Violence: Moderately Heavy to Heavy. In a flashback, a monster hunter, Van Helsing, is seen continuously attempting to kill Dracula and his crew in various ways, but failing each time (a ray gun, chasing them with a car, and a scene where Van Helsing falls off a cliff into some water). Lucy spikes around a room as she becomes anxious before her walk down the aisle at a wedding. One wolf eats Frank’s (aka Frankenstein) fingers. A wolf, while in flight, takes off his seatbelt and his head goes through the ceiling of the plane and he’s seen holding on to the wing. A villain tries to shoot a flare at Dracula, but it hits Blobby (aka the Blob) and goes right into him, which makes Blobby explode. The same villain tries to drop a boat on Dracula, but it lands on Blobby. The villain, lastly, is seen trying to drop a crate on Dracula, but it lands on Blobby. The villain attempts to shoot submarine missiles at Drac and his family. When El Chupacabra orders a drink, it comes with a goat, and we hear the goat scream off screen (we can assume the goat has been eaten). There is an extensive scene where Drac and Erika are shown dancing together in an attempt to avoid death traps. A Kraken is seen attacking groups of monsters, destroying a platform, and causing chaos in the process. A volleyball is smashed into someone’s face. Someone has a close call with a propeller.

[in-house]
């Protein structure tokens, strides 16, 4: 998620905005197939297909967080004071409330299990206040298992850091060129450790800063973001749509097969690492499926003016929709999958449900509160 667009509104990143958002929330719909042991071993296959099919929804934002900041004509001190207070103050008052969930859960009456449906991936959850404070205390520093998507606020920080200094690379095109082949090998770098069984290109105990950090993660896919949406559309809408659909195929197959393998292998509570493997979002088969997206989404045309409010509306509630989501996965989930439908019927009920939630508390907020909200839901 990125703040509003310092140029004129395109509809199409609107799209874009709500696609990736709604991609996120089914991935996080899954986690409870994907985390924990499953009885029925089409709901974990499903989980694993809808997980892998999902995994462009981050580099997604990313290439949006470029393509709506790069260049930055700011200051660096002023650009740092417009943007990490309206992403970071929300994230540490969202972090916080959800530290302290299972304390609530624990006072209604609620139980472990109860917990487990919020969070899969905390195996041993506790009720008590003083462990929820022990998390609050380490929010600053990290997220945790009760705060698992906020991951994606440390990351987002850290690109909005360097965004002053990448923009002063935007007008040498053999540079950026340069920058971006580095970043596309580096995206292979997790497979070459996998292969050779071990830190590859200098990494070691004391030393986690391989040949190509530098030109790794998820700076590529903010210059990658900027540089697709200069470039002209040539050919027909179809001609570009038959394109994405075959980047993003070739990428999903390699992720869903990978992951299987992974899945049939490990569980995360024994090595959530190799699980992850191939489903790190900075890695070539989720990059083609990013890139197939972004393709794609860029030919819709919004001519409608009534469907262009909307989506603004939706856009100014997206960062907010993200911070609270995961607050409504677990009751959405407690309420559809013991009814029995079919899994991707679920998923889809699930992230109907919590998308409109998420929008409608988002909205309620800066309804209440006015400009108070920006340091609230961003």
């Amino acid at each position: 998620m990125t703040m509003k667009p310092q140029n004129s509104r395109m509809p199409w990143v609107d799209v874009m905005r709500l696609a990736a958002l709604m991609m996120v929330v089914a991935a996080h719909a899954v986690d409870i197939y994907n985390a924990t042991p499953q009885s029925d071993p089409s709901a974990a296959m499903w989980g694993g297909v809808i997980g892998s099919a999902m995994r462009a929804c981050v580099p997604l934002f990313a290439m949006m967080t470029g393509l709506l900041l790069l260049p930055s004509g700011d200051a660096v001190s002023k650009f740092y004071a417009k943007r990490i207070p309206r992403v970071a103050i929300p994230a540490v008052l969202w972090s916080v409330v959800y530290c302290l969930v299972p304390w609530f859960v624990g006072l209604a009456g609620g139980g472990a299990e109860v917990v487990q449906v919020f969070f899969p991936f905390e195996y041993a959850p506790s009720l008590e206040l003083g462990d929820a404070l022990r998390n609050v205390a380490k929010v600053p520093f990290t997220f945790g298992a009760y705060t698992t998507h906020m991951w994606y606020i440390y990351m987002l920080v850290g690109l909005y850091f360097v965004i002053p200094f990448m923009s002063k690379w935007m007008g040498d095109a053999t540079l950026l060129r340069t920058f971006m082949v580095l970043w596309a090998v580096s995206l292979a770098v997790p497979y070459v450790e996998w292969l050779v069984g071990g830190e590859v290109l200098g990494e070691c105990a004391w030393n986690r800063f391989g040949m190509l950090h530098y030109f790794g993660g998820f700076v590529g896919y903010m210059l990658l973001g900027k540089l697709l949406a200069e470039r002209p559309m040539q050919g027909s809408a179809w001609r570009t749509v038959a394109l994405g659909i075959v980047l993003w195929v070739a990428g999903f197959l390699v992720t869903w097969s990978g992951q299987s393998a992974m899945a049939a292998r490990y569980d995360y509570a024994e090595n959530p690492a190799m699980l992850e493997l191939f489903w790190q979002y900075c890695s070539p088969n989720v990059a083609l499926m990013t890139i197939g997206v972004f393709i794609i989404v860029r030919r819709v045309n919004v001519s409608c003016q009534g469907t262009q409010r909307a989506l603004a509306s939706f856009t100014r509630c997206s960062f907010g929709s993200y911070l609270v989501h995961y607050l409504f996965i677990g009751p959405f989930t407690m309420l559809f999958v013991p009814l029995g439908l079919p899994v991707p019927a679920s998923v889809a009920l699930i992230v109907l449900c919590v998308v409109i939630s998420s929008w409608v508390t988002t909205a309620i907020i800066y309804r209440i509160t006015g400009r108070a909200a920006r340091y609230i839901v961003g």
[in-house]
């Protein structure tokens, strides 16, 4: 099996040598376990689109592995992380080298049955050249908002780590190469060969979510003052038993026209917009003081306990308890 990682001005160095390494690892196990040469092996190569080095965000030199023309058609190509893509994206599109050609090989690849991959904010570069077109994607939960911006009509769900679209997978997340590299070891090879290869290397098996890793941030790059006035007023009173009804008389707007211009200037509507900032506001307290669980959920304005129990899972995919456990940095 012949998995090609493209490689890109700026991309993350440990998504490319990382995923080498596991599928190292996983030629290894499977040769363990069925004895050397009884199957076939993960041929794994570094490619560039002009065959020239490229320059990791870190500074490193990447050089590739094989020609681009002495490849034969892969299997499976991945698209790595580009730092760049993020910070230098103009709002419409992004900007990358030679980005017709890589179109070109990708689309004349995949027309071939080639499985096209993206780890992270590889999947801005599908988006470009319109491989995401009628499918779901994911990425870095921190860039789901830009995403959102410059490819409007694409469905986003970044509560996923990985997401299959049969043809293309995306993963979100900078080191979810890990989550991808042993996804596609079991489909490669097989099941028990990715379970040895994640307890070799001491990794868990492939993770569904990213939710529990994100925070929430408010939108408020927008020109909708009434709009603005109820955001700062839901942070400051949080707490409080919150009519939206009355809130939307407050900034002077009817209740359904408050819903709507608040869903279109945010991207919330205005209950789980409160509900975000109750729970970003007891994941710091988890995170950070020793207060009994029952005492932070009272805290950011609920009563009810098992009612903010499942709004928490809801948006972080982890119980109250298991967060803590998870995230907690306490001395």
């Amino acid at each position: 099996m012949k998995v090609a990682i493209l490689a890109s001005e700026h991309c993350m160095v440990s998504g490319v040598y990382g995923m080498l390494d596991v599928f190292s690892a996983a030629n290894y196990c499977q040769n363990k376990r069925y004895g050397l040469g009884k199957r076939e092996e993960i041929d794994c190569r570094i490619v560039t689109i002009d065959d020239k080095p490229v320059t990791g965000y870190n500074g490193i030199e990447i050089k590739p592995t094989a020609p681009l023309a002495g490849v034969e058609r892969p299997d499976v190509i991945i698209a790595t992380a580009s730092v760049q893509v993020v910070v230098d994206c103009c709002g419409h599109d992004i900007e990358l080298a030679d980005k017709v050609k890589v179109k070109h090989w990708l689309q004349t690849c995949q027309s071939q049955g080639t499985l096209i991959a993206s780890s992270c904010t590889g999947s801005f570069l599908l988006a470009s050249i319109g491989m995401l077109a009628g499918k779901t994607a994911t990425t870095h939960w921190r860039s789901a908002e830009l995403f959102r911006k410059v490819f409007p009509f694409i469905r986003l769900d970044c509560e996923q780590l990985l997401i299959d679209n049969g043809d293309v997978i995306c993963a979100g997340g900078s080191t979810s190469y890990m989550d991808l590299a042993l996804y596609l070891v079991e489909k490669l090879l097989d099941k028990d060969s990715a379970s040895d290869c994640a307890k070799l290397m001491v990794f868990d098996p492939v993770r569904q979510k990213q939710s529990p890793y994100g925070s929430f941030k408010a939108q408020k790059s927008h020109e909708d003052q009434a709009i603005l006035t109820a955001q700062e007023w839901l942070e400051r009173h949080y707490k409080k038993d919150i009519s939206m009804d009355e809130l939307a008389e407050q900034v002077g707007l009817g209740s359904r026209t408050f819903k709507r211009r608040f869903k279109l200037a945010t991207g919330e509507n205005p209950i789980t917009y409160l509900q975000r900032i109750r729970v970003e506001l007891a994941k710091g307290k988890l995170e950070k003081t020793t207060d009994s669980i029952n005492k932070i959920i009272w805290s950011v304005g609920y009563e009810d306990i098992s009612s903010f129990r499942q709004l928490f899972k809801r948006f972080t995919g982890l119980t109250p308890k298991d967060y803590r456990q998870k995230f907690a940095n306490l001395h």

Sex/Nudity/Suggestive Content: Suggestive comments are made, such as “Maybe you’ll find your own fireworks on the cruise,” “Let’s get wild,” “Yummy,” and “Would you like to see my buns?” Drac is seen using a dating app called ZINGR. Witches wear cleavage baring outfits on the cruise. Vlad (Drac’s father) is seen shirtless and in a speedo as he is about to sunbathe on the deck (the witches, next to him, eyeball and murmur about his behind). Some other male characters are seen shirtless as they swim and male servers on the ship wear very skimpy shorts. Characters dance to the suggestive song, “Macarena.” Winnie kisses Dennis on the cheek. Drac and his crew dress in women’s cloaks to disguise themselves on a train.
Language: Drac, dumbfounded and unable to organize his thoughts, states to Erika, when trying to ask her on a date, “Would you like to see my parts?” The phrase “what the-“ is cut off.